Q. I believe it happens to you to know, that it was Mr. Collinridge's course, instead of taking every Saturday a receipt for eighteen shillings, seven shillings, three shillings, and so on, from the different people, to get them together at different

periods, and take vouchers in the lump? - A. I have understood so from his workmen.

Q. But in point of fact you found many papers that appeared to be prepared for that object? - A. Yes.

Q. Upon your oath, did you make one single voucher ready for signature, for which you did not find a charge in Mr. Collinridge's papers? - A. No, I never did.

Court Q. Do you mean to say, that every receipt you made, you found a charge for? - A. Every one.

Q. Don't you know, of your own knowledge, that a great number of those memorandums from which you made your vouchers, are actually destroyed? - A. They are, a great of them.

Q. Did you not make out your account in a room appropriated for that purpose, and in which the children of that unfortunate gentleman, and the children of a Mr. Jones were frequently playing? - A. Yes.

Q. Suppose there was a charge of John Stiles for filling up saw-pits, when you had taken that from a loose paper, did you store it up? - A. No, I frequently laid it a side, thinking it was done with.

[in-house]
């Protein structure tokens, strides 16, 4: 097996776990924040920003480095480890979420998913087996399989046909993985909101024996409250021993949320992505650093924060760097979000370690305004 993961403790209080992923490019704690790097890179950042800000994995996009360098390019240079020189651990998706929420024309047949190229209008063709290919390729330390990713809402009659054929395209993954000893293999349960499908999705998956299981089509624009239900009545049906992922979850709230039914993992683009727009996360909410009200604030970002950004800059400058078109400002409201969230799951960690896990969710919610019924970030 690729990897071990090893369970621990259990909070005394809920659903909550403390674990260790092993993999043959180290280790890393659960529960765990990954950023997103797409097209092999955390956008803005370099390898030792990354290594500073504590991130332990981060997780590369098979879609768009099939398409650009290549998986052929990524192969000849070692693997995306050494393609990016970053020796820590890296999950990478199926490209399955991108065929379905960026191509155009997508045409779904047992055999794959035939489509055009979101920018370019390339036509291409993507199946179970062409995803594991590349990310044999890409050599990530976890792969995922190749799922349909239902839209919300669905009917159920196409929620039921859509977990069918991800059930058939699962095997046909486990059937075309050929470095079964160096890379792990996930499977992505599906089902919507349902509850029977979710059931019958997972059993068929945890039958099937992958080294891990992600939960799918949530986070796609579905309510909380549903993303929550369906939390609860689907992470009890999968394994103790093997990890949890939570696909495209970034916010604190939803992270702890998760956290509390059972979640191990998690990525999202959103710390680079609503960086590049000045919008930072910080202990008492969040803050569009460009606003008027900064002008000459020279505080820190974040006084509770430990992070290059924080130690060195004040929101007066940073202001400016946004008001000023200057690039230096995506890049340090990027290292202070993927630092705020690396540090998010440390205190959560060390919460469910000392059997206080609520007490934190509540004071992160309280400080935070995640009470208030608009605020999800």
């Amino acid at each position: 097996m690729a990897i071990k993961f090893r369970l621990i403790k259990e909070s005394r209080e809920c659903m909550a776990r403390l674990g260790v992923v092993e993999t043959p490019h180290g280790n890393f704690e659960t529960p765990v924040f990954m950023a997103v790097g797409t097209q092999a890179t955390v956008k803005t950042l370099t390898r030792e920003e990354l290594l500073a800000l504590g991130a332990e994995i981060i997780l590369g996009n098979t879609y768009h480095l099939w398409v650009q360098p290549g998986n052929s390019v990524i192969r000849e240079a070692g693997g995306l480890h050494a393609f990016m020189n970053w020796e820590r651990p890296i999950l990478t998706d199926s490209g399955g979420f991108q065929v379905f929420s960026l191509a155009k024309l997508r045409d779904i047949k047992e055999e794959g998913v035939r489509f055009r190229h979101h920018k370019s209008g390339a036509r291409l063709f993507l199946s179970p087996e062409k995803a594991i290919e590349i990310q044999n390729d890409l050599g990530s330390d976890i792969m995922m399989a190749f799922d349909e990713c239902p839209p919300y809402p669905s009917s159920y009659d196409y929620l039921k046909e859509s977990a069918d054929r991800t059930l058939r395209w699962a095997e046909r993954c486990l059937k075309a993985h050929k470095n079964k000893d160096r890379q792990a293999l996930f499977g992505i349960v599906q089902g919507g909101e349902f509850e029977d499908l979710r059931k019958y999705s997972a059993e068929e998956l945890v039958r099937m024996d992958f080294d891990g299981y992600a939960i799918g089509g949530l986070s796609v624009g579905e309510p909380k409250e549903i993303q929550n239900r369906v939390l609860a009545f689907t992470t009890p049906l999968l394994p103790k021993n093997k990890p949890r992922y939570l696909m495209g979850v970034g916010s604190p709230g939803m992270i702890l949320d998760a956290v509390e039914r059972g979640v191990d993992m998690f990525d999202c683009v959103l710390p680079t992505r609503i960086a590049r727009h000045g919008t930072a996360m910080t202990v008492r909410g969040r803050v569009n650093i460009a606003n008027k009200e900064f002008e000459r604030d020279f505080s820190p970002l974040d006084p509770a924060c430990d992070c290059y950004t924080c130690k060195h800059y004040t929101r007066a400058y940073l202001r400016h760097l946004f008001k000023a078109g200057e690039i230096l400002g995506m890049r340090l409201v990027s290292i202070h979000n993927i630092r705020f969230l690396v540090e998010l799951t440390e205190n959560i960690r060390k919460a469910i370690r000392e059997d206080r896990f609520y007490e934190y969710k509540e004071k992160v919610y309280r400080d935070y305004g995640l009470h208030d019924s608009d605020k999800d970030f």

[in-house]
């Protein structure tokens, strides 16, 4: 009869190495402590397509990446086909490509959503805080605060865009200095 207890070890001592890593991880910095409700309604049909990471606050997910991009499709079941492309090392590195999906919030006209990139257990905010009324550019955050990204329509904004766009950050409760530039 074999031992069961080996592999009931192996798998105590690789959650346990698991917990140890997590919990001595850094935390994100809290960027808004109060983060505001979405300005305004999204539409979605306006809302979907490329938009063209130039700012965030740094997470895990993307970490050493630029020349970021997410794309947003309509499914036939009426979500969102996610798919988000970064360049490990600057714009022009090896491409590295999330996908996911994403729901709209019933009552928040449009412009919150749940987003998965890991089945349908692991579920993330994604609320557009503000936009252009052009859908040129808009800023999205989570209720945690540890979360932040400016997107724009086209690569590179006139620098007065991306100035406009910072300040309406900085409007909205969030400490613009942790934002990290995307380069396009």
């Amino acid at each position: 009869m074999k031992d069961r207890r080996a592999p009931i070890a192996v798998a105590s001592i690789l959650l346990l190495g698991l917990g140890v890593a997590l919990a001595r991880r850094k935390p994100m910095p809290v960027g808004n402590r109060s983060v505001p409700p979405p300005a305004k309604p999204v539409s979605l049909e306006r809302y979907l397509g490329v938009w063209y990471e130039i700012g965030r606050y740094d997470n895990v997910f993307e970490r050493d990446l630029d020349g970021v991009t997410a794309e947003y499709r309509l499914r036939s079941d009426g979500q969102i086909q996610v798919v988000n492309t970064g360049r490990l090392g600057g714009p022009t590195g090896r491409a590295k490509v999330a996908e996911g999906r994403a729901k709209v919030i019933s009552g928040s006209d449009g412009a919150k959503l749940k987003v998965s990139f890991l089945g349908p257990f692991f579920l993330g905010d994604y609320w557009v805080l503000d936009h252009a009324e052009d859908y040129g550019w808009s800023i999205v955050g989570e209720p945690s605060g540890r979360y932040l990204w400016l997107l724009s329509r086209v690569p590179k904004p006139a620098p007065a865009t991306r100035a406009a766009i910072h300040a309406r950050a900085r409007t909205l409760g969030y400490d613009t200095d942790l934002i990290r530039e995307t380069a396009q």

Q.Don't you know that those children played with them, and made thread papers of them? - A. Yes; I have seen them playing with papers, and have taken them away, and given them other slips that I thought were of no use, they had access to the room as much when I was not there, as when I was.

Q. Then, have you any doubt that a great number of Mr. Collinridge's papers were destroyed in the manner in which you have described? - A. I have not the smallest doubt.

Q. Do you know, that after you had made out your book account, and had got together such unsigned prepared receipts as were found in the papers of Mr. Collinridge, and had made out other to correspond with the demands, that public notice was given to a persons who had done work for Mr. Collinridge to assemble at a public-house to sign voucher? - A. I know there was an appontment made for them to meet there.

Q. And made publickly known to the whole country? - A. Yes.

Q. When was that? - A. I cannot say.

Q. Soon after you had compleated your work? - A. Yes.